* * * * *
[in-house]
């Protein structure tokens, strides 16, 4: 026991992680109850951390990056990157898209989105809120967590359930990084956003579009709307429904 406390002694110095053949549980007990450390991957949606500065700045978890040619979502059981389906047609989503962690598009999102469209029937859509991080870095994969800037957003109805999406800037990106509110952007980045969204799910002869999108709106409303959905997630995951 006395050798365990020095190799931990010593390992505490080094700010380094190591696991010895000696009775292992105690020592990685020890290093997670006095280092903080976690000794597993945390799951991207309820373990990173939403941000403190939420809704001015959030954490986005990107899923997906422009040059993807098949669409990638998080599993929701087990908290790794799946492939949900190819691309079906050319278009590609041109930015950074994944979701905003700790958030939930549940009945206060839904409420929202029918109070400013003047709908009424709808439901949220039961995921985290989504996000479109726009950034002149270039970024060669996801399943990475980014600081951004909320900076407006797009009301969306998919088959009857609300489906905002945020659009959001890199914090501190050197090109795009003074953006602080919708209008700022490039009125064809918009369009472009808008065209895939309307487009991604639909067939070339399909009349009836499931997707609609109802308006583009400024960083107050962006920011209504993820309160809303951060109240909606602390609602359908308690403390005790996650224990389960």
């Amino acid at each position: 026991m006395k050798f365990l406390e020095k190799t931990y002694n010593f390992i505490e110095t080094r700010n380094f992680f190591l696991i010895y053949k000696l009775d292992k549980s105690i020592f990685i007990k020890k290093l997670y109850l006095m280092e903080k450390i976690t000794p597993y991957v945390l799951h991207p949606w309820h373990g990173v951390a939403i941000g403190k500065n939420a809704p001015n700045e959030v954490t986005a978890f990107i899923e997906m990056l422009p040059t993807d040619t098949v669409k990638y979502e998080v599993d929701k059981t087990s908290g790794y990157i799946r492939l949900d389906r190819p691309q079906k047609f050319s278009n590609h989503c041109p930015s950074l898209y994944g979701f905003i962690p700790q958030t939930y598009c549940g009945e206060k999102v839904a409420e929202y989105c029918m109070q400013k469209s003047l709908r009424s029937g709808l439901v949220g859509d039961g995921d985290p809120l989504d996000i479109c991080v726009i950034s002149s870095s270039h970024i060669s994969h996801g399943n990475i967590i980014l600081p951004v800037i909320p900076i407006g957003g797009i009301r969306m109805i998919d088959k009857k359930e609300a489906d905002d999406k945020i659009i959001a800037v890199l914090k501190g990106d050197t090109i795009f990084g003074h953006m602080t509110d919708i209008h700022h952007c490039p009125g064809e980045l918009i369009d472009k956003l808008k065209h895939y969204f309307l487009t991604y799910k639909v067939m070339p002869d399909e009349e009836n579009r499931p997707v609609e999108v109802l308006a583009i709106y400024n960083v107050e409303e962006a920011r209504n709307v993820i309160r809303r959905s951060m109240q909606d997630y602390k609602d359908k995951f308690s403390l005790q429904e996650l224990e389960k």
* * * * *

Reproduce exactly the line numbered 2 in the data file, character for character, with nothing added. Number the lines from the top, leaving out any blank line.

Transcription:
């Protein structure tokens, strides 16, 4: 026991992680109850951390990056990157898209989105809120967590359930990084956003579009709307429904 406390002694110095053949549980007990450390991957949606500065700045978890040619979502059981389906047609989503962690598009999102469209029937859509991080870095994969800037957003109805999406800037990106509110952007980045969204799910002869999108709106409303959905997630995951 006395050798365990020095190799931990010593390992505490080094700010380094190591696991010895000696009775292992105690020592990685020890290093997670006095280092903080976690000794597993945390799951991207309820373990990173939403941000403190939420809704001015959030954490986005990107899923997906422009040059993807098949669409990638998080599993929701087990908290790794799946492939949900190819691309079906050319278009590609041109930015950074994944979701905003700790958030939930549940009945206060839904409420929202029918109070400013003047709908009424709808439901949220039961995921985290989504996000479109726009950034002149270039970024060669996801399943990475980014600081951004909320900076407006797009009301969306998919088959009857609300489906905002945020659009959001890199914090501190050197090109795009003074953006602080919708209008700022490039009125064809918009369009472009808008065209895939309307487009991604639909067939070339399909009349009836499931997707609609109802308006583009400024960083107050962006920011209504993820309160809303951060109240909606602390609602359908308690403390005790996650224990389960």